Continuing the theme of Sussex place names associated with the Royal Navy let’s look at HMS Alfriston.
She was a coastal minesweeper of the “Ton” class and all such vessels had names ending in “ton”. However, to confuse matters, it seems that though HMS Alfriston began life in 1954 with that name, she didn’t keep it for long but became HMS Warsash upon joining a Minesweeping Squadron based at Southampton. Later she moved to Belfast and was re-named HMS Kilmorey. It wasn’t until March 1976 that she once more became HMS Alfriston and saw service in Gibraltar and Lisbon before being broken up for scrap in 1988.
As an aside, just two men from the village of Alfriston lost their lives serving in the Royal Navy in the Great War. Frank Russell died when HMS Good Hope was sunk on 1st November 1914 during the Battle of Coronel off the coast of Chile. His death was avenged just seven weeks later when the same German cruiser squadron that had triumphed at Coronel attempted a raid on the British base at Port Stanley in the Falkland Islands. This time the Germans were unlucky and ran into a large fleet of Royal Navy reinforcements. In the subsequent decisive engagement six of the eight German ships were sunk with no loss to the British. The second Alfriston inhabitant, Petty Officer Walter Stickley was killed in action on 31st May 1916 at the Battle of Jutland in the North Sea when his ship HMS Black Prince went down. Not a single man survived from the crew of 857. Earlier in the war the ship had seen distinguished service in the Mediterranean and the Red Sea.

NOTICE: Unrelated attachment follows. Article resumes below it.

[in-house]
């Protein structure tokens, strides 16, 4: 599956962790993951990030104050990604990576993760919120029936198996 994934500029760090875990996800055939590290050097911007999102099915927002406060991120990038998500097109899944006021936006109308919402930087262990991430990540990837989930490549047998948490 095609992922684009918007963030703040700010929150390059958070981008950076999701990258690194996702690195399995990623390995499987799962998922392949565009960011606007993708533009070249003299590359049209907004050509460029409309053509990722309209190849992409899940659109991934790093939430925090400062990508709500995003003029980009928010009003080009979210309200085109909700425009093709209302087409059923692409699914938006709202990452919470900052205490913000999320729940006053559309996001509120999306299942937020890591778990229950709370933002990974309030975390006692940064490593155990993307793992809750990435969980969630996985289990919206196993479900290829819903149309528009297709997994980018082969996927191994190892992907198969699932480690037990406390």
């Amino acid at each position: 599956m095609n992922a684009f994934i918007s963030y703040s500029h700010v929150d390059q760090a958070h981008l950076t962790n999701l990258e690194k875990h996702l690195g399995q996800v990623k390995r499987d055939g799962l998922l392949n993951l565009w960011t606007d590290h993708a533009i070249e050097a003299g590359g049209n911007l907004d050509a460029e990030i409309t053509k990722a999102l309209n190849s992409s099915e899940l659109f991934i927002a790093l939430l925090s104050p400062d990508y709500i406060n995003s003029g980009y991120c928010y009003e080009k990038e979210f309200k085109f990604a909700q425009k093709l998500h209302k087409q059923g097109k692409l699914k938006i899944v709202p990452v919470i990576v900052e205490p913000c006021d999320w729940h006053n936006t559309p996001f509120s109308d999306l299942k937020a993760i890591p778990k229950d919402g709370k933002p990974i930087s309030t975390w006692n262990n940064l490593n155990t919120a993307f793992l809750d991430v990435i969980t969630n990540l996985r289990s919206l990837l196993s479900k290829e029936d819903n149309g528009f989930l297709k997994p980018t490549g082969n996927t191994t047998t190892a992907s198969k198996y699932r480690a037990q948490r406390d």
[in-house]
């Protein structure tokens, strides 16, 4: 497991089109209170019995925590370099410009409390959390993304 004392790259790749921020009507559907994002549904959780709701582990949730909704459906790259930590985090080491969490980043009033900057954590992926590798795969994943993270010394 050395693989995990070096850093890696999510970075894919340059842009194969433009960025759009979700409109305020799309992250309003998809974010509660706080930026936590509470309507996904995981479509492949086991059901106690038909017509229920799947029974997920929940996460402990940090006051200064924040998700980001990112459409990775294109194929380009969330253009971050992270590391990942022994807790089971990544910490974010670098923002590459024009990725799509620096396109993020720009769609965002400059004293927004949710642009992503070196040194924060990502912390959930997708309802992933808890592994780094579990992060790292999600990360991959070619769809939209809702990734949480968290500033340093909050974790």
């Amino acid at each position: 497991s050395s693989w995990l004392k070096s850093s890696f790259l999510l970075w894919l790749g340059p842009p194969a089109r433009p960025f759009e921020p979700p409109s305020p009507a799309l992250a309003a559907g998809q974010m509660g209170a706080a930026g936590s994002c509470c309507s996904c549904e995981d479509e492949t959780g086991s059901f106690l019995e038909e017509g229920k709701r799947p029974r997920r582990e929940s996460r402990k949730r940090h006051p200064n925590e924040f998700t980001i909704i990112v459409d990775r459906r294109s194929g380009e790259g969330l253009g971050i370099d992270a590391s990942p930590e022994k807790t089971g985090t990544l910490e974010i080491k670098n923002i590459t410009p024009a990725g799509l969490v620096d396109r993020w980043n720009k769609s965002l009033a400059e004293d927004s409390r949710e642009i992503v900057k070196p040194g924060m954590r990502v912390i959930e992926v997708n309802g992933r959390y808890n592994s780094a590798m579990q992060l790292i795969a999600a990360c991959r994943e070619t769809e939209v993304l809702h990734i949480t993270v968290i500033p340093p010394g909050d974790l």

There appear to have been no naval casualties from the village in World War II.